With the Kamikaze Bike Games currently in full swing at Mammoth Mountain, this video pretty much sums up how far we’ve come since the first Kamikaze race in the mid-80s.
This might seem like an awfully odd exercise, but if you are serious about becoming stronger and not just bulking up your pecs for shirtless paddock prancing then the Turkish Getup (TGU) should be in your regular routine.
Logan Peat and Josh Bryceland rip around Santa Cruz with two classics: the Jackal and a 1949 GM 4101 Union Pacific Streamliner. This will get you stoked to ride this weekend.
In its former life, the Intense 951 was playful, lively and nimble, leaving full-on racing duties to the M9. Not anymore. The 951 EVO has been reincarnated into a focused racer-type, drinking protein shakes and sharing gym time with the Athertons. The trouble is, it lost its sense of humor.
Given a carte blanche opportunity to build my one and only, I opted for a bike that was hopefully an evolution of my own riding philosophy. I chose the Ibis Ripley, hoping it would strike a balance between 100-millimeter-travel, XC-oriented bikes and more burly, but less XC-friendly 140-millimeter-plus bikes I had been alternating back and forth between for the past few years.
After twelve months wearing Kitsbow’s shorts and jacket I feel that the jacket and shorts are some of the best items of cycle specific clothing I have ever worn. It isn’t just nicer than most, it is considerably better than anything that is available. The fabrics are superior, the cut is without comparison, and the attention to detail is phenomenal. It all feels like it was custom tailored, they are just that good.
Why did the 29-inch-wheeled Turner Czar, the company's first foray into carbon, blur the lines between a trail bike and an XC race whip? And why did it make our testers feel like Superman?
Think you ride fast on wet, greasy roots and leaves? We bet you wouldn’t send it like Bas van Steenbergen does in this new Deity/Bike magazine collaboration, "Island Air."
Since its successful and celebrated introduction two years ago, SRAM’s popular single-ring 1X Drivetrains featuring X-SYNC chainrings continue to gain popularity. In an effort to provide consumers more choice SRAM has licensed this valuable, precision-based technology to Chromag and the Accell Group.
The 2014 Bible of Bike Tests is now on newsstands, and it features straightforward reviews of 34 of this year's most promising bikes. We've created videos with highlights from our candid 'roundtable discussions' of each bike, all against a backdrop of shredding footage from our test trails in Sedona, Arizona. Here's the first: On the all-new GT Sensor Carbon Expert, a bike that totally took our testers by surprise. Be sure to watch until the end to find out what this bike's awesomely low bottom bracket meant for one of our testers....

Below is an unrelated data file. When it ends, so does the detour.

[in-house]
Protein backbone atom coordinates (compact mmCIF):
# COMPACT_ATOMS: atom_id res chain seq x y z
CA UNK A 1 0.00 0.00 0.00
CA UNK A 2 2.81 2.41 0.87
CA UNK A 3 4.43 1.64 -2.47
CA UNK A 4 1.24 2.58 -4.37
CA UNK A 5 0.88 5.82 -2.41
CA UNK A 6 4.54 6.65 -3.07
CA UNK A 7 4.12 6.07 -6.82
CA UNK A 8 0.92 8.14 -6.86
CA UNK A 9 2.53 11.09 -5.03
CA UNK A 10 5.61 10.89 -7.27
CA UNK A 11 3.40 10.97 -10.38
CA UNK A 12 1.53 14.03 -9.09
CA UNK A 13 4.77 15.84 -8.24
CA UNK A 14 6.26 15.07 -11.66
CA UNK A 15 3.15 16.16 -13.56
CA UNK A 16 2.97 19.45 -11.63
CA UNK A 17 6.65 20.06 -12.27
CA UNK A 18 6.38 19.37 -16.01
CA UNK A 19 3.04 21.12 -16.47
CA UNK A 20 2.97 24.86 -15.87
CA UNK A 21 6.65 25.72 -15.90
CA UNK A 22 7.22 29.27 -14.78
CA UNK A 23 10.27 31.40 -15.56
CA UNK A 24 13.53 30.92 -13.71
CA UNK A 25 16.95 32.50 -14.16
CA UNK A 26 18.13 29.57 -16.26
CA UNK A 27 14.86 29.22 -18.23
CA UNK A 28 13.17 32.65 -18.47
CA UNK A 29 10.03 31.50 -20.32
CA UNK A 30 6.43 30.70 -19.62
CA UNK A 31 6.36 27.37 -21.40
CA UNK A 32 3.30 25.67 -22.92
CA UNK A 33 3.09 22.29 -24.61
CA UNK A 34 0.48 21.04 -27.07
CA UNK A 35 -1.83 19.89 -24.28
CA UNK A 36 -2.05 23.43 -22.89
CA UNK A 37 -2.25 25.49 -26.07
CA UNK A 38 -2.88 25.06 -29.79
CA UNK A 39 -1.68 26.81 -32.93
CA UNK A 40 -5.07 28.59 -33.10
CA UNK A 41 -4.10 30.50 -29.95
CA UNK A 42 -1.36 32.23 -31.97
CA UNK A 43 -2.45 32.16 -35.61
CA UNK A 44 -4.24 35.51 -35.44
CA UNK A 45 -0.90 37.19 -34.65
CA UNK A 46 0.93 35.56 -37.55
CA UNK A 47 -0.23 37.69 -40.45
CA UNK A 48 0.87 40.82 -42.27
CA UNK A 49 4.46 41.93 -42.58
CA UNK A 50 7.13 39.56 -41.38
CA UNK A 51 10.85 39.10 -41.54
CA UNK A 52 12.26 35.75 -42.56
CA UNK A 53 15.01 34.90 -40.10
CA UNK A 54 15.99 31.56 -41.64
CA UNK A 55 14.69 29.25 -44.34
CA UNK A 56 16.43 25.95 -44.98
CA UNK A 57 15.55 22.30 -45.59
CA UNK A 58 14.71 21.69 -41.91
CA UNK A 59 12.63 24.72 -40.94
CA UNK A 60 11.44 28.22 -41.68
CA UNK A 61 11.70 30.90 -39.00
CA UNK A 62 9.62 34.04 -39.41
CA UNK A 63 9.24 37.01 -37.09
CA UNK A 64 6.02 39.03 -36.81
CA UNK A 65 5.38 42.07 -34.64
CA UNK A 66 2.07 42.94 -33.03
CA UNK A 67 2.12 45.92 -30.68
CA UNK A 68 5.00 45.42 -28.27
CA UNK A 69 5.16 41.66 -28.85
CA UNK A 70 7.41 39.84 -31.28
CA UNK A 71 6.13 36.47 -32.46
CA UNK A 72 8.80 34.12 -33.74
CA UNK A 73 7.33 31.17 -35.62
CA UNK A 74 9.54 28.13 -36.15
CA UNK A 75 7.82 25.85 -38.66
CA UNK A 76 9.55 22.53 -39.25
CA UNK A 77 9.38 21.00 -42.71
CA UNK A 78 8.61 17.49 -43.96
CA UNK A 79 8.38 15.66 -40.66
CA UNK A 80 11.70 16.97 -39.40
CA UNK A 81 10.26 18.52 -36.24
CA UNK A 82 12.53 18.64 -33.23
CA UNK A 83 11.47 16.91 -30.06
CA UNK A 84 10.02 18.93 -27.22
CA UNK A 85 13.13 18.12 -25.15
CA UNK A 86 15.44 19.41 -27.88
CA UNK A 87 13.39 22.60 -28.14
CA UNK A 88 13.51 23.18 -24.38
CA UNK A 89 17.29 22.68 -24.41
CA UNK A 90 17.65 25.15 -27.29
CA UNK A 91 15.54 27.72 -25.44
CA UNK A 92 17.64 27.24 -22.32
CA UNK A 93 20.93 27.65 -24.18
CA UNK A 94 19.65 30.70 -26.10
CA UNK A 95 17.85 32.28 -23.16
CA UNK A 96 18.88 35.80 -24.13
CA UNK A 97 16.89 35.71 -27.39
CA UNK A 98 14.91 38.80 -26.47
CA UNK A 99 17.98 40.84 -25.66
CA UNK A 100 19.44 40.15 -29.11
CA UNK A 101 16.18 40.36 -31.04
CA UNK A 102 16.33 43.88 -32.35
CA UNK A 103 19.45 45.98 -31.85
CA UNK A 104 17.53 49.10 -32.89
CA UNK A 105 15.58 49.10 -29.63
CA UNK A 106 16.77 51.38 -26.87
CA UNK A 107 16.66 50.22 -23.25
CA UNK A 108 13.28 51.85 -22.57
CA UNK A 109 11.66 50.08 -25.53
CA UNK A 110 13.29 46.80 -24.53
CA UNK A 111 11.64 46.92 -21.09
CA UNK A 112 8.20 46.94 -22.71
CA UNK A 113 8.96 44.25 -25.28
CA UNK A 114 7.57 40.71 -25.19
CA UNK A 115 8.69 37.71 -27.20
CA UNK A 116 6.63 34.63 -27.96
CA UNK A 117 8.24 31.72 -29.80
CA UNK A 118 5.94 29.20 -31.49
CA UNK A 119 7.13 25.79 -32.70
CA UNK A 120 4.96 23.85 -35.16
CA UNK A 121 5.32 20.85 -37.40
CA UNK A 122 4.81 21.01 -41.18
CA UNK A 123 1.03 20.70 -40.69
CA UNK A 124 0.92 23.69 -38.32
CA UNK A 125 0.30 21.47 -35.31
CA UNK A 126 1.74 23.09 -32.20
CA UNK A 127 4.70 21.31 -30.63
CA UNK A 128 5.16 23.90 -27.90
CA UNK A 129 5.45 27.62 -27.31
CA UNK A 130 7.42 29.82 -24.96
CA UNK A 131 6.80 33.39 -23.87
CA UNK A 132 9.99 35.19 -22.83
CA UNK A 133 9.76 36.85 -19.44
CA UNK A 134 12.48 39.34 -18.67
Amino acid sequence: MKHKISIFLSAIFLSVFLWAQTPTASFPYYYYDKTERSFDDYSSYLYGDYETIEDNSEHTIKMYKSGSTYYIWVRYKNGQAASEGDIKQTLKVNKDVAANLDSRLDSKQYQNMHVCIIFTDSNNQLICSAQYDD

The Trek C3 Project (Competition, Cinematics, Creativity) is gearing up for another year of shredding with a fresh-faced addition to the already-stacked roster of Cam McCaul, Ryan Howard, Andrew Shandro, Brett Rheeder, and Brandon Semenuk.
I hear some people arguing that all this wheel-size talk is just crap. I understand that sentiment perfectly. It truly doesn’t matter what wheel size you’re riding, so long as you are actually out there riding. I’m simply interested in the tipping point and how we reached it with so little debate this time around. Most new products are met with serious skepticism--650b, on the other hand, was given a global, sloppy kiss and a free pass. I find that odd.
A lot of gear moves through the warehouse at Bike HQ. The opportunity to test the latest helmets, apparel, bikes and various other bits related to pedaling on dirt is a part of the job that keeps us editors going when the deadlines, late production nights and the ever increasing pressure to create more content bogs us down. Inevitably, one or two pieces of gear rises to the top and wears more than the rest over the course of the year. These were a few of our personal favorites in 2013.
We recently discovered this incredible throwback video covering a Repack downhill race in the early 1970s. In case you skipped mountain biking 101, The Repack downhill race, founded by Fred Wolf and Charlie Kelly 1976, is now touted as the first downhill time-trial race. The race earned its name from the need to repack the single rear hub break on the vintage balloon tire “klunkers” after the 2.1-mile, 1,300-vertical-foot drop on an old dirt road in Marin County.
Fox Racing Shox paid Bike magazine a visit recently and let us ride the forthcoming RAD 34 fork. It's still in the prototype stage, but the RAD 34 is a glimpse of what's to come next year. If our first ride is a good indicator, this fork will be a welcome addition to the Fox family.
I NERVOUSLY ROLLED up to the starting line, wrapped my hands around the bars in a white-knuckled death grip, firmly planted my flip-flop on the pedal and hunched myself over in racing position. I glanced at the two competitors to my left, then at the racer on my right. The announcer count- ed us down. I pedaled half a stroke, promptly popped a wheelie and landed flat on my back, clumsily taking the woman to my right down with me.
Compared to the haberdashery of modern downhilling, Greg ‘HB’ Herbold’s roughly 20-year old, sublimated, spandex skinsuit is about as alien as a vegan in a steakhouse. But for a few years during mountain biking’s early history, a costume like this could turn a talented mortal into a hero.